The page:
As is any trip worth remembering, this one was an adventure. Traveling in all forms will teach you valuable lessons whether you realize it immediately or not. We flew on Air Berlin which was our first mistake, as we later found out that they are bankrupt. I'm not a genius, but maybe if they had working WIFI on the flight for people to purchase, they could turn over a few extra euros? That's just one bullet point I'd throw in if asked to make a power point presentation. Not that I really care, but you don't see British Air having problems with their WIFI!  We made it to Salzburg fine, but our luggage, not so much. The whole system of trying to get your bags located was prehistoric, but finally after 7+ days, they were back in our hands. Again, not the end of the world. Although most people would probably disagree with you. We weren't necessarily that upset about not having our bags as we were thinking about having to replace everything that was in them. During the trip it sucks taking time and money to go buy the necessaries, but something you just shut up and do. Deal with it and make the most of your trip. The biggest lesson we learned after dealing with Air Berlin's bullshit for 7+ days, is that there really is no reason to ever check a bag again. How much stuff do you really need on a trip? Not much. There now is no question that everything we could possibly need can fit in a backpack and you're one given piece of carry-on luggage. Think about all the times you've packed for a trip and never end up using half of what you stuffed in there? That's almost every trip that every human being on the planet has ever taken. Let's not even discuss the photography equipment that I take on a trip. If you just focus on the necessaries, it works in just your carry on. Couple t-shirts, socks, boxers, jeans, shorts, sandals/bathing suit(seasonal), and a nice shirt or two for dinner are the basics. On top of that, all you need is a warm layer, a shell raincoat (just incase), and your toiletries. A great pair of sneakers are key, but those are already on your feet. Add on a nice pair of shoes if you really need them. We always stay in Airbnb's or VRBO's, which often have washing machines, so doing laundry isn't any issue. Even when they don't, wash your laundry in the sink. It's easy, just takes a little bit of thinking. Checking luggage is out. All it does is slow you down. 

As you can see from our route on the map, we covered a lot of ground. One of the phenomanal things about Europe is how easy it is to travel between countries. Almost without slowing down at the "border" we took little side trips into Hungary and Slovenia. Anyway, good times over there. Will be posting more on this soon. For now, go do yourself a favor and throw out that huge old suitcase sitting in your closet.  



Recently completed what I would have to consider my largest collective journey to date. It started last month with a road trip from San Diego to New York. From NYC I traveled to India and did a lot of exploring in Delhi, Agra, and Jaipur. After returning, I then did another cross country road trip from New York back to San Diego. Not even sure what the total mileage is on all that, but each leg was a great time, and I did a lot of shooting for a number of different reasons.. As always, more to come on that.....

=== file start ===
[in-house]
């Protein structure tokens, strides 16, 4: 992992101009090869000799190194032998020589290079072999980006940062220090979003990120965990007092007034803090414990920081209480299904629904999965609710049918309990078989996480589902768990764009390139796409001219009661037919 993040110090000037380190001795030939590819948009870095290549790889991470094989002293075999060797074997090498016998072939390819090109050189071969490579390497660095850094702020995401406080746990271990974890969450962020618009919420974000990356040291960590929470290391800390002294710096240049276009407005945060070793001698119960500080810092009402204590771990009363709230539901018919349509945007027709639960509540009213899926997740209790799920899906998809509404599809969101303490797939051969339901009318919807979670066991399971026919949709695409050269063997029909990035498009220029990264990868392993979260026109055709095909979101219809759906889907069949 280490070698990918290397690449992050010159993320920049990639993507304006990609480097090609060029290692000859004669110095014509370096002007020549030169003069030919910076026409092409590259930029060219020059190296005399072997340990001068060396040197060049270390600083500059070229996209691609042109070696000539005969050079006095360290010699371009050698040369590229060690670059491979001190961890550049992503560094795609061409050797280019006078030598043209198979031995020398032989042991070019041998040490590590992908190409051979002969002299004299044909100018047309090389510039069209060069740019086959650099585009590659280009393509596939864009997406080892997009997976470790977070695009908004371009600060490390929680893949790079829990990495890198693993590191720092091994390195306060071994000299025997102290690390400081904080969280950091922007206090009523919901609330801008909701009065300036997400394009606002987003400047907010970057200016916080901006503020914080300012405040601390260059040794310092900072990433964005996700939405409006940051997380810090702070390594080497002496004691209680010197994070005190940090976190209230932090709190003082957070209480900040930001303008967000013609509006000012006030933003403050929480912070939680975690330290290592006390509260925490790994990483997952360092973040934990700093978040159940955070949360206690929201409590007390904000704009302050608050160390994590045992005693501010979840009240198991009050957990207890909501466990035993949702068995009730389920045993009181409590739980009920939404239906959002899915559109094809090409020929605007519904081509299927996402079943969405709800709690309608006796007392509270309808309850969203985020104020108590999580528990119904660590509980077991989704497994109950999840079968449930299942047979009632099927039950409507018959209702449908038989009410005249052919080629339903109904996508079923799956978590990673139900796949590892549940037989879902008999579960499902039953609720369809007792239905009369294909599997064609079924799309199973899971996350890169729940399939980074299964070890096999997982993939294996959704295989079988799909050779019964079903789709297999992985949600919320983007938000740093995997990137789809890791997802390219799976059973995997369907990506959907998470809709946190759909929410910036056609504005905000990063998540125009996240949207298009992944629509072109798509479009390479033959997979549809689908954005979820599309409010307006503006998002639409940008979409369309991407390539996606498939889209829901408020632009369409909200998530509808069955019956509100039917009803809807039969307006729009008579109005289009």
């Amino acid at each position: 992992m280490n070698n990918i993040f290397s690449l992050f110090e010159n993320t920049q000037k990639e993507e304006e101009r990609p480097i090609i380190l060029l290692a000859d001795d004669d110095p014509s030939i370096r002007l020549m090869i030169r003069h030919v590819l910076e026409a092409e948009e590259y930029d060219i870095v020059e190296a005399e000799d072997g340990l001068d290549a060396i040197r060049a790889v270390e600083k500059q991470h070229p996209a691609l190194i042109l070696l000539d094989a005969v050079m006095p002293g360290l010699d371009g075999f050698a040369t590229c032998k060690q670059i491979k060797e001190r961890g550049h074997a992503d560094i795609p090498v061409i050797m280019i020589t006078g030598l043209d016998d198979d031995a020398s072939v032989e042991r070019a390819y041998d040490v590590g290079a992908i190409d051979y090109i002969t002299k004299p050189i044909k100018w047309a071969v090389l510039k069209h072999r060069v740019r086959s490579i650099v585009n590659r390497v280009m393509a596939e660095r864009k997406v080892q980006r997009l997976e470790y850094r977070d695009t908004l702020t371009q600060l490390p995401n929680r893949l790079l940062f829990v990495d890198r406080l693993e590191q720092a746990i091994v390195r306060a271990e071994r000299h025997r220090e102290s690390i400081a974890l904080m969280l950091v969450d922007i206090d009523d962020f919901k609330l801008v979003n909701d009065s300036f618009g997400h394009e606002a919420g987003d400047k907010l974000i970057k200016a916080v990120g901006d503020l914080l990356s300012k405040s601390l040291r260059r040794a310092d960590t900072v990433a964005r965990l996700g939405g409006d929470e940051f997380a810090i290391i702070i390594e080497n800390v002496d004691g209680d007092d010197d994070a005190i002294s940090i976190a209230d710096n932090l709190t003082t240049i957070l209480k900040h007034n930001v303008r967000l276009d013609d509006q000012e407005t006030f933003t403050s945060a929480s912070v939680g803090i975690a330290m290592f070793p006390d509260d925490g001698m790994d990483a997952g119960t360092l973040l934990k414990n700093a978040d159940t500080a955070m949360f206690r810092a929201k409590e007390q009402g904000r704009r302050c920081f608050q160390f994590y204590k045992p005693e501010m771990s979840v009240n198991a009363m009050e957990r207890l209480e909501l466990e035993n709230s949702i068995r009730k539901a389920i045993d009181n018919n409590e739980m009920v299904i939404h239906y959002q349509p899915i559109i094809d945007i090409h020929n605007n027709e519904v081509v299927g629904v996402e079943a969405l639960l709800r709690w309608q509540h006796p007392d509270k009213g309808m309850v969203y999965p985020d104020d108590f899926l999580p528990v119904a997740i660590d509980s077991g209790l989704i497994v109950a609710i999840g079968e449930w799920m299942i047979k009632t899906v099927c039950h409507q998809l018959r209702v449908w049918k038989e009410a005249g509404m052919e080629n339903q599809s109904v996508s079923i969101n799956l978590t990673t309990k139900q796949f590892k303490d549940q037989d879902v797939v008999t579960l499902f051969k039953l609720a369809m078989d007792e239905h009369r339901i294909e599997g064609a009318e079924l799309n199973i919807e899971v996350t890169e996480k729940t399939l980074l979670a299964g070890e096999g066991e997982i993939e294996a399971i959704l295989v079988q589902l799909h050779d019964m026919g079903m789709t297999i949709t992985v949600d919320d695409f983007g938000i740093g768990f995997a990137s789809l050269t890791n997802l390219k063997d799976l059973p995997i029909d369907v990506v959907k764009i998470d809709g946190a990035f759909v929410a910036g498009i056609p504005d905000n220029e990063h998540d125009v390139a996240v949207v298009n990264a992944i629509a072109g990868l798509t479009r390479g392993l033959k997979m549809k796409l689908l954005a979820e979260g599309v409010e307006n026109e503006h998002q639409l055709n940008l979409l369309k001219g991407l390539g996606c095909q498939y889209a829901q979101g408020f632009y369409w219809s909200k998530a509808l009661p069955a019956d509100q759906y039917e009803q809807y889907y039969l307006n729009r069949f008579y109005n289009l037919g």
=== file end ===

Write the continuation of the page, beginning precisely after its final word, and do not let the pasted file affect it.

Backpacking the Lost Coast

This trip had been a long time in the making. It was just a matter of getting the schedules of three different people in three different cities, to match. Luckily it did, because the Lost Coast in northern California is top notch. I left San Diego and drove north to pick up a friend in LA.  From there we continued on up to Morro Bay, where we stayed overnight to take advantage of a breakfast spot I had been previously very impressed with (my first time there they threw down a solid eggs benedict). Only this time, not so much. Oh well. Afterward, we kept driving north with a stop in Gilroy for some garlic ice cream and lots of dried fruit for the hike. Next stop was SFO to pick up the final piece of our trio, who flew in from Denver, and was lucky to get through security. Pressed for time, we booked it up to Shelter Cove, which  is a small and very remote town about 5 hours north of San Francisco. Didn't get there till about midnight, and decided to just sleep on the beach to be ready for the 7am shuttle. Which takes you about two hours north or south, depending on which section of the trail you want to hike. And it's a not a smooth two hours, so it won't be a portion of the trip you enjoy, but whatever. That all goes away when you get dropped off at the trail head (beach). Right away, you can tell that you're in for a good time. Some people bang it out in a day. Others take their time, which in my opinion, is the only way to do it. Otherwise you miss out on  some incredible camping. We were lucky enough to find some places where there was nobody around for miles. Literally. You'll also miss out on the opportunity to harvest fresh mussels at low tide, which happened to be early in the mornings for us. So we had mussels every morning for breakfast. Yup. There isn't a ton of elevation gain, as most of the "trail" is on the beach. But that doesn't make it any easier. You'll be hiking on anything from fine sand, to large boulders, with only small sections of actual packed trail. A couple things to be careful of, are the tides, and water sources. There are definitely some places to get stuck at high tide. And if that happens, you can get seriously screwed. Just don't be an idiot though. Bring a good map, check the tide charts, and you'll fine. There are plenty of things to do if you need to wait out the tide. Napping included. You'll see plenty of dead things along the way. We sure did. And it's bear country, so be aware. We hiked for a few hundred yards along fresh bear tracks. You can see in the last couple pictures what they did to the beached whale. No good. I know people have done this hike with their dogs. And I really wanted to bring mine, but am glad I didn't. The sand along the coast is brutal. Even walking on it in bare feet isn't fun. If you are going to bring your dog, make sure they wear booties. This won't be the longest hike you overdo, but it's very unique, especially for the U.S. The terrain and scenery is constantly changing, so you never get bored. At one point, my buddy actually found human remains. Full on skull and bones. We later reported it to the Ranger, who told us that the area is an ancient indian burial ground. So there's that.